Playing Frisbee with Your Puppy
Playing Frisbee is a great way to incorporate exercise into your puppy’s life because they’re fun for both you and your puppy and they’re easy. If you have a high-energy dog, games keep your dog interested. (Even if your dog is more mellow, games are still a good bonding time that gets him exercising.)
To play Frisbee with your puppy, he has to know how to catch (the fly) and retrieve (the return), and you have to know how to throw.
To see whether your puppy has any interest, try the following steps:
Treat the disc as a dinner plate.
It looks like one anyway, right? For a week, feed your dog on the disk, picking it up after each meal to prevent chewing. Wash and hide the disc until the next feeding.
Practicing inside initially, teach your dog playfully with the disc, saying “Get it.”
When he grabs the disc, tug lightly to ensure a secure grip before you get him to release it by offering food or tremendous praise.
Play keep away.
Show your dog the disc and run a short distance before allowing him to grasp it. To see whether your dog is sufficiently in love with the new object, turn it upside down and slide it a short distance away from you on the floor. If your dog grasps it, praise him tremendously.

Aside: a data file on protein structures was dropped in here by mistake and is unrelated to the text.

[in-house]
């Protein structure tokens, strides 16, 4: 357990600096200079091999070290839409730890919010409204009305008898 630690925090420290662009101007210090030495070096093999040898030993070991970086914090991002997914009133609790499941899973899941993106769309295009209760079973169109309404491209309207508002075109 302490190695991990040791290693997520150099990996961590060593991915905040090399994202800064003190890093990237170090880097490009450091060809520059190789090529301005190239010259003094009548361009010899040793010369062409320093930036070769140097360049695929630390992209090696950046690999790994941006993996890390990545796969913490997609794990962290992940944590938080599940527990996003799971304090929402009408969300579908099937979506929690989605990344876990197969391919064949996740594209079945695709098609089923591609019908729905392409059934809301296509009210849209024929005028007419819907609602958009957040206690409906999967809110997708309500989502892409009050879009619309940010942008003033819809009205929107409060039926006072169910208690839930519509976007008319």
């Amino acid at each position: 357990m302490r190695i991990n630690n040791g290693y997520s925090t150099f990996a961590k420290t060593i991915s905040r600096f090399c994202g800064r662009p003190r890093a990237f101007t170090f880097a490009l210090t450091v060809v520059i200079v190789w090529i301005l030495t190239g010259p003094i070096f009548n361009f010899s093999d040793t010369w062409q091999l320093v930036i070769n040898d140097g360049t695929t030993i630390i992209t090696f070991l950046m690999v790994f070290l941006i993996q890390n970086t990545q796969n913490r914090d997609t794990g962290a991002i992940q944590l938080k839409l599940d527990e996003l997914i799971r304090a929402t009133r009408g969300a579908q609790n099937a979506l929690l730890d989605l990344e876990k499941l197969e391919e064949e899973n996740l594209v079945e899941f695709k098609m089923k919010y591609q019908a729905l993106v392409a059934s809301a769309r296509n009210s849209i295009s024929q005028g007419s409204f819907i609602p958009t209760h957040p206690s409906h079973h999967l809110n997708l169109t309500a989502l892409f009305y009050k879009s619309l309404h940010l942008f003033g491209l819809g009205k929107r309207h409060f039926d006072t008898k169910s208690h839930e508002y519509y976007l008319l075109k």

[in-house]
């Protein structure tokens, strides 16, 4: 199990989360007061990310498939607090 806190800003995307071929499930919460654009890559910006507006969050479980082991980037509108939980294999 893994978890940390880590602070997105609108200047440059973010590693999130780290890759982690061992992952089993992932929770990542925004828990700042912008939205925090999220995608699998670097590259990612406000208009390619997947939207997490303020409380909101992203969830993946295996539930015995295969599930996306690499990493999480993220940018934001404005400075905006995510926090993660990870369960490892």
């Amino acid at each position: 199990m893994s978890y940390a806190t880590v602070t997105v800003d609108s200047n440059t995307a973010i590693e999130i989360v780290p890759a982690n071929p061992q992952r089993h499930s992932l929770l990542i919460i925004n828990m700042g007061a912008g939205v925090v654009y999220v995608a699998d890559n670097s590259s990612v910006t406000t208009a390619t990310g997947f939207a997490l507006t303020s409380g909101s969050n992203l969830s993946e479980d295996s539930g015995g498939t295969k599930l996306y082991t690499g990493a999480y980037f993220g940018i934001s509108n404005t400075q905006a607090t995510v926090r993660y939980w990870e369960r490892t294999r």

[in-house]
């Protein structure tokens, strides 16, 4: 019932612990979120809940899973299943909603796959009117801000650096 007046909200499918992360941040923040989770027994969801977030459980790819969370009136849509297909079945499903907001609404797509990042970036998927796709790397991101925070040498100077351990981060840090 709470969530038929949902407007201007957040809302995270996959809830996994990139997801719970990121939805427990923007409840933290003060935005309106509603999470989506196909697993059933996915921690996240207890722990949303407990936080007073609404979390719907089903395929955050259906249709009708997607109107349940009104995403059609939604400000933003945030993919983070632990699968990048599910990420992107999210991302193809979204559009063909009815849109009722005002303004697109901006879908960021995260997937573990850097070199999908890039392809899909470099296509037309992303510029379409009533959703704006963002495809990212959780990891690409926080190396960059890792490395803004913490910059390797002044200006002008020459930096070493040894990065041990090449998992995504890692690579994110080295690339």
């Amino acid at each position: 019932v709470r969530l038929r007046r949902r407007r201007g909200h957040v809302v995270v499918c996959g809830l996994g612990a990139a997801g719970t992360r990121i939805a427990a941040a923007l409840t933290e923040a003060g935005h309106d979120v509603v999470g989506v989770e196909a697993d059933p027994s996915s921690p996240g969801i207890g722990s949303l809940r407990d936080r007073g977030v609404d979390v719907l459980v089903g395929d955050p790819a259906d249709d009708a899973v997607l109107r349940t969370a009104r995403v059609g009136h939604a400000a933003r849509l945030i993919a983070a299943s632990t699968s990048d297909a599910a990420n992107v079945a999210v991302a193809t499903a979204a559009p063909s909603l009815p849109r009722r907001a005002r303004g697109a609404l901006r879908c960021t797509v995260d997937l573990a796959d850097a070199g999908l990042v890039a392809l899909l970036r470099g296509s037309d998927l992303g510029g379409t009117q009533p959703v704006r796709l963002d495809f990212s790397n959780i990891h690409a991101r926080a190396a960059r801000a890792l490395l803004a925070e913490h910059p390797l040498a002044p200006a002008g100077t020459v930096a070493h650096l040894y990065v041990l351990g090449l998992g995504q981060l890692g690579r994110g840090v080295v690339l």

Try the keep-away game with a new disc that hasn’t been used as a dinner plate.
Your dog may react differently. Keep the praise high every time he grasps the disc.
Now roll the disc; don’t throw it just yet.
Your puppy will learn to follow and chase and snatch it while in motion. After he’s addicted to this game, showing him how to catch it on the fly is all that awaits!
Avoid high tosses! Repetitively jumping can strain your puppy’s muscles. Keep your tosses in line with your puppy’s head until he’s matured — about 11 months. If your puppy is prone to joint pain or is dysplastic, choose a different sport altogether.
Are you sure he loves the disc now? Then you’re ready to teach him to catch and fetch. Just be sure to practice in a confined area or put a long line on him during Frisbee time. Follow these steps:
Holding the Frisbee out in front of you, simulate the motion of a flying disc to get your puppy’s attention.
When your dog shows interest, give a very light toss or simply fly the disc into his mouth and release it as he grabs hold.
Progressively increase the length and distance of your tosses.
When he grabs the disc, encourage him to come back.
If he returns with or without the disc, praise him wildly. If he decides not to come back, tuck quickly on the lead and reel him in. Again, you’re concentrating on the return, with or without the disc.
After your dog is cooperating, try the return off-leash.
If you practice outside, stay within an enclosure to ensure your puppy’s safety.
Next, practice with five or six discs, encouraging your dog to return to you before you toss the next one.
Never play this or any other high-energy game directly after your puppy’s meal. Many breeds are highly susceptible to a condition called bloat, in which the stomach flips. This serious condition can be fatal.